Tuesday, September 16, 2008
Most of the people I know "looks down" on this vegetable. They do not consider Chayote or Mirliton pear (locally known as Sayote) a good veggie. A friend even told me that Chayote does not contain any nutrition, it is just all water. In my family, we do not cook this often, because, as regular readers know, Hubby considers only vegetables that are "green" and "leafy" as true vegetables. Chayotes are also bland tasting, so aside from using them as meal extenders (i.e. for decoration or texture), I do not know what else to do with them.
Perpectives change of course. I have read from magazines about chayote fries, which are a lot better and healthier than the starchy french fries. I have read that chayotes can replace apples in apple pies. But I was convinced when a grandmother (lola) brought this dish to school (where our children and in her case, grandchildren go), to share in our weekly lunch potluck. Wow! Her stir fry chayote dish is so flavorful and yummy. All the mommies (and grandmas) were literally digging into her dish non-stop. :)
Aside from being yummy and inexepensive, I also found out that chayotes are rich in amino acids and vitamin C. So now, there is no reason why chayotes should not be served more often. Here is lola's recipe for Chayote Stir-fry:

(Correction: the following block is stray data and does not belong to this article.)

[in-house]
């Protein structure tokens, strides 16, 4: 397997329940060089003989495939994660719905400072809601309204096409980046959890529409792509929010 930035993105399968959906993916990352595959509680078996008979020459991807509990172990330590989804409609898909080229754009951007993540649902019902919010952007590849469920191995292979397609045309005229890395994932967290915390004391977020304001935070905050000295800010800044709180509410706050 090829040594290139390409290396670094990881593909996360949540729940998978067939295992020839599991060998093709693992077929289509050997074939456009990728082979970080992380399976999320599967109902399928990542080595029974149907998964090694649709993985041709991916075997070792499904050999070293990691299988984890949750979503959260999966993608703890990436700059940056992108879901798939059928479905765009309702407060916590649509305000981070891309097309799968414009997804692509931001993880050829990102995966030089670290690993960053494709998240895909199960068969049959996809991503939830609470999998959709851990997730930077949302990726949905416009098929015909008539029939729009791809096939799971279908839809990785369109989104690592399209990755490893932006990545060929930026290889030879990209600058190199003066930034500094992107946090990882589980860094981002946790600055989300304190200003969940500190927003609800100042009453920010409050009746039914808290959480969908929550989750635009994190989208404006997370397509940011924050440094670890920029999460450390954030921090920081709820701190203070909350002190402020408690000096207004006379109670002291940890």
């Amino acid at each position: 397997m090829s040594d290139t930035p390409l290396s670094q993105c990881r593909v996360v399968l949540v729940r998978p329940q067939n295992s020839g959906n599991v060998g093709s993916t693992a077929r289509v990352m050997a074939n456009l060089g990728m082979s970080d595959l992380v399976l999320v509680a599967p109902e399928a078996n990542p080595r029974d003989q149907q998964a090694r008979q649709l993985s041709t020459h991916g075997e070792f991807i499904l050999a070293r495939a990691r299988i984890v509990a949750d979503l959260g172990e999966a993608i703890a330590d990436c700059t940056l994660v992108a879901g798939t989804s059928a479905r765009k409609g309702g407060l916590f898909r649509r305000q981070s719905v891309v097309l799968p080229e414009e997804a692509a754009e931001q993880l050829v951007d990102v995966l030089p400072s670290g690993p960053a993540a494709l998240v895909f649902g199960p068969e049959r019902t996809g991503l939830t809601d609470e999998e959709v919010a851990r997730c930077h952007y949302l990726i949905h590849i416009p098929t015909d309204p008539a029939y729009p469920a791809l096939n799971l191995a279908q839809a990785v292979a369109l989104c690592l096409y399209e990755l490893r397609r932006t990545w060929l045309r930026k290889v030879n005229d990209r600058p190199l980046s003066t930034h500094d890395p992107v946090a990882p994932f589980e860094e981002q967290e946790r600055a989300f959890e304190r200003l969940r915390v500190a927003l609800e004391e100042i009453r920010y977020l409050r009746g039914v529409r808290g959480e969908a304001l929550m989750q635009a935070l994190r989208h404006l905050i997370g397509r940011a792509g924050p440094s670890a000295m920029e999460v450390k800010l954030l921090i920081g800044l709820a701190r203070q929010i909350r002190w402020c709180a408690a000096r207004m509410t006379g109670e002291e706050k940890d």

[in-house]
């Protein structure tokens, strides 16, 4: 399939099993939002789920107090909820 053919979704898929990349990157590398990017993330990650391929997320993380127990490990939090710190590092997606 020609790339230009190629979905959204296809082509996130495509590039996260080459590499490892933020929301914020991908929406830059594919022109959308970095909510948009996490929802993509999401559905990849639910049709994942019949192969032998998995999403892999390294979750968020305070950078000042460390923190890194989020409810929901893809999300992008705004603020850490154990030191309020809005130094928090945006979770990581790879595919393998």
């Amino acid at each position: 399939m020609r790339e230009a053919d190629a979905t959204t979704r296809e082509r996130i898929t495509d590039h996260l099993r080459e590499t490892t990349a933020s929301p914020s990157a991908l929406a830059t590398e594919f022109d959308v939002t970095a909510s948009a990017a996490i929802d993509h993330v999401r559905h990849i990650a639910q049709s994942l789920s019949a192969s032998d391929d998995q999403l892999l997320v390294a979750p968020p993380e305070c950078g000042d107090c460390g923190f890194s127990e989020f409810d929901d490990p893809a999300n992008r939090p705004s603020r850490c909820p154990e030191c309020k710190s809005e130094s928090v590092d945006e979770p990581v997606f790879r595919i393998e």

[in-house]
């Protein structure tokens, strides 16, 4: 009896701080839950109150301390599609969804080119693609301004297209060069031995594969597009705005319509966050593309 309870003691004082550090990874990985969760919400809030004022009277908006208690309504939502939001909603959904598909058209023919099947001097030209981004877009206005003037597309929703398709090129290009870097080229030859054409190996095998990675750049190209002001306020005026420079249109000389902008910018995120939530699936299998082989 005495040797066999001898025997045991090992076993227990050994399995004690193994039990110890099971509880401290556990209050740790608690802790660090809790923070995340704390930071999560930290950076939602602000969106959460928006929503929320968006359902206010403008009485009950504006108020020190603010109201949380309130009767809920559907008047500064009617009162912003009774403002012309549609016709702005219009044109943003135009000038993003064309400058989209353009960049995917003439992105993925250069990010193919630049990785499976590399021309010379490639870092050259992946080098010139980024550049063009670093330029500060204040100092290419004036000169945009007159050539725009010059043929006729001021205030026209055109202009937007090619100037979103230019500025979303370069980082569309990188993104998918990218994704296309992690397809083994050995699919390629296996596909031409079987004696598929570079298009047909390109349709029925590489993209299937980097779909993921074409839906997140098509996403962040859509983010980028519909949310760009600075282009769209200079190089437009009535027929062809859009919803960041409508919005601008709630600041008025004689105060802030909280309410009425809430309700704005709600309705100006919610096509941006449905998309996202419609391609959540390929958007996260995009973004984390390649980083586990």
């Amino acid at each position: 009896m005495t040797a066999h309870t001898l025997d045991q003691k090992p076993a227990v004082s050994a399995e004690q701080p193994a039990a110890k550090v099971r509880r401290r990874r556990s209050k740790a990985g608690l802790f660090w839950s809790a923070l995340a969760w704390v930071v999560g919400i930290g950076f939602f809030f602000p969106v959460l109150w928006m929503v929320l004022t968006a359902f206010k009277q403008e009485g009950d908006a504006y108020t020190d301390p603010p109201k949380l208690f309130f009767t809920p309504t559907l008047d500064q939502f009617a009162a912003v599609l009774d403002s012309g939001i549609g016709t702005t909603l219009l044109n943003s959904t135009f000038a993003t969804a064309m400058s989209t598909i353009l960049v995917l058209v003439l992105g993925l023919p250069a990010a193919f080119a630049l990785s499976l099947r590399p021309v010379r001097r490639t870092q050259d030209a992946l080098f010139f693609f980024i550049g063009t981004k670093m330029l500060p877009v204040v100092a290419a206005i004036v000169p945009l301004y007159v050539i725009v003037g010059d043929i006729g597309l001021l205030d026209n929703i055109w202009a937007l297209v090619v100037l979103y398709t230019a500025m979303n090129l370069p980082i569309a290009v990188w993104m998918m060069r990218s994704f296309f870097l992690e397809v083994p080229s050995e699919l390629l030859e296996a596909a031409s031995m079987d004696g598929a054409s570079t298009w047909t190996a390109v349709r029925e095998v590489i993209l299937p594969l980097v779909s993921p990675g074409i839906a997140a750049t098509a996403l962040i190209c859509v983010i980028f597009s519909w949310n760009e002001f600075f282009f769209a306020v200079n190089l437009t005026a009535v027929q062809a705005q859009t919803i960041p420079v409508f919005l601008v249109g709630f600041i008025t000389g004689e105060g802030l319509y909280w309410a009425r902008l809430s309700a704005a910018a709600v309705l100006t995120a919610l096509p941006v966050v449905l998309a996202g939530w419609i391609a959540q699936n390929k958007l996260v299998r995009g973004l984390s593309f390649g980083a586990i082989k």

2 pcs chayote, halved, seed removed, then sliced
200 gms shrimps, shelled, chopped
100 gms lean ground pork
4 T cooking oil
2 slices ginger
4 T garlic, minced
4 tomatoes, seeded, chopped
dash of fish sauce (patis)
salt and pepper to taste
1. Save the shells of the shrimps. Pound them with a little water (1 to 2 Tablespoons) to extract juice. Save the juice, discard the shells.
2. Heat up the cooking oil in a wok. Add the ginger and saute until fragrant. Add the garlic and saute until fragrant but not burnt. Add in the tomatoes and cook for a while, until some juices come out (around 2 to 3 minutes).
3. Add in the ground pork. Cook until meat changes color. Add in the shrimps and shrimp juice. When the shrimps changes color, add in the sliced chayotes. Mix everything up for a while and make sure all the chayote slices are covered with the sauce. Add in a dash or two of fish sauce (patis). Mix again and cover until chayotes are cooked and softened.
4. Adjust seasoning - salt and pepper, to taste. Dish up and serve hot with rice.
Being the lazy cook that I am, I omitted the first step of extracting the juices from the shells. :) The dish still tastes delicious. Of course with the added shimp juice, lola's dish was more flavorful than mine.
Sharing this dish with the featured Chayote to the Weekend Herb Blogging community. This foodie event was launched by Kalyn of Kalyn's Kitchen to feature herbs and unique plant ingredients around the world and the dishes we prepare using these ingredients. This week's host is Zorra from Kochtopf . To see last week's featured plants and dishes, please see Gretchen's Canela Y Comino.